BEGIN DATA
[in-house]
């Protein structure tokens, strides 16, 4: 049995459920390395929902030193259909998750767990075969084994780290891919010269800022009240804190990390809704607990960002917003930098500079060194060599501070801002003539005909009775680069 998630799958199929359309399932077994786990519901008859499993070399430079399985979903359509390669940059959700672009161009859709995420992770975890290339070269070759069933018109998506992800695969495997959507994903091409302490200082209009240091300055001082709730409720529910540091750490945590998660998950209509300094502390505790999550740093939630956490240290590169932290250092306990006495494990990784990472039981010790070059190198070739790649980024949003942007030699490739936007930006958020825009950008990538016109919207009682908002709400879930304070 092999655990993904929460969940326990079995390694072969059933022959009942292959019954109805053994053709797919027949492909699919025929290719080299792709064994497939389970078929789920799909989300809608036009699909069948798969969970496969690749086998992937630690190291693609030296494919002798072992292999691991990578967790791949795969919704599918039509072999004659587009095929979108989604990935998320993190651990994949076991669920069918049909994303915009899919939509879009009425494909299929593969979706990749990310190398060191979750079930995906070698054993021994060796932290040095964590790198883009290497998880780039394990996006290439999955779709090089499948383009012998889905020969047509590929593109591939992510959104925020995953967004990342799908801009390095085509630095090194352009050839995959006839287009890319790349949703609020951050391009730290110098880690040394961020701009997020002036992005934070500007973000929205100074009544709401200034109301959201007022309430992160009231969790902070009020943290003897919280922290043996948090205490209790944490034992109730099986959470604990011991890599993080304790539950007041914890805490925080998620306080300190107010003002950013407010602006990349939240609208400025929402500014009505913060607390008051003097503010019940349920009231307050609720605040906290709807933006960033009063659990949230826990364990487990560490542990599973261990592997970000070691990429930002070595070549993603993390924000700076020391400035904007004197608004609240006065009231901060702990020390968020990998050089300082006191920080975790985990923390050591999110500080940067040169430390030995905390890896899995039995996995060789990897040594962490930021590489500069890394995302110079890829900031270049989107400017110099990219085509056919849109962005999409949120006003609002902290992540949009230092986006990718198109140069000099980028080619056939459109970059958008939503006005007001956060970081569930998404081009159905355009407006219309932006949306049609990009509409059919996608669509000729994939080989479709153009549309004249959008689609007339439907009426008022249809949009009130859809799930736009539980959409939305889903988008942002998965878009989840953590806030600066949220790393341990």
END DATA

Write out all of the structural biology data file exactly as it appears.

[in-house]
């Protein structure tokens, strides 16, 4: 049995459920390395929902030193259909998750767990075969084994780290891919010269800022009240804190990390809704607990960002917003930098500079060194060599501070801002003539005909009775680069 998630799958199929359309399932077994786990519901008859499993070399430079399985979903359509390669940059959700672009161009859709995420992770975890290339070269070759069933018109998506992800695969495997959507994903091409302490200082209009240091300055001082709730409720529910540091750490945590998660998950209509300094502390505790999550740093939630956490240290590169932290250092306990006495494990990784990472039981010790070059190198070739790649980024949003942007030699490739936007930006958020825009950008990538016109919207009682908002709400879930304070 092999655990993904929460969940326990079995390694072969059933022959009942292959019954109805053994053709797919027949492909699919025929290719080299792709064994497939389970078929789920799909989300809608036009699909069948798969969970496969690749086998992937630690190291693609030296494919002798072992292999691991990578967790791949795969919704599918039509072999004659587009095929979108989604990935998320993190651990994949076991669920069918049909994303915009899919939509879009009425494909299929593969979706990749990310190398060191979750079930995906070698054993021994060796932290040095964590790198883009290497998880780039394990996006290439999955779709090089499948383009012998889905020969047509590929593109591939992510959104925020995953967004990342799908801009390095085509630095090194352009050839995959006839287009890319790349949703609020951050391009730290110098880690040394961020701009997020002036992005934070500007973000929205100074009544709401200034109301959201007022309430992160009231969790902070009020943290003897919280922290043996948090205490209790944490034992109730099986959470604990011991890599993080304790539950007041914890805490925080998620306080300190107010003002950013407010602006990349939240609208400025929402500014009505913060607390008051003097503010019940349920009231307050609720605040906290709807933006960033009063659990949230826990364990487990560490542990599973261990592997970000070691990429930002070595070549993603993390924000700076020391400035904007004197608004609240006065009231901060702990020390968020990998050089300082006191920080975790985990923390050591999110500080940067040169430390030995905390890896899995039995996995060789990897040594962490930021590489500069890394995302110079890829900031270049989107400017110099990219085509056919849109962005999409949120006003609002902290992540949009230092986006990718198109140069000099980028080619056939459109970059958008939503006005007001956060970081569930998404081009159905355009407006219309932006949306049609990009509409059919996608669509000729994939080989479709153009549309004249959008689609007339439907009426008022249809949009009130859809799930736009539980959409939305889903988008942002998965878009989840953590806030600066949220790393341990």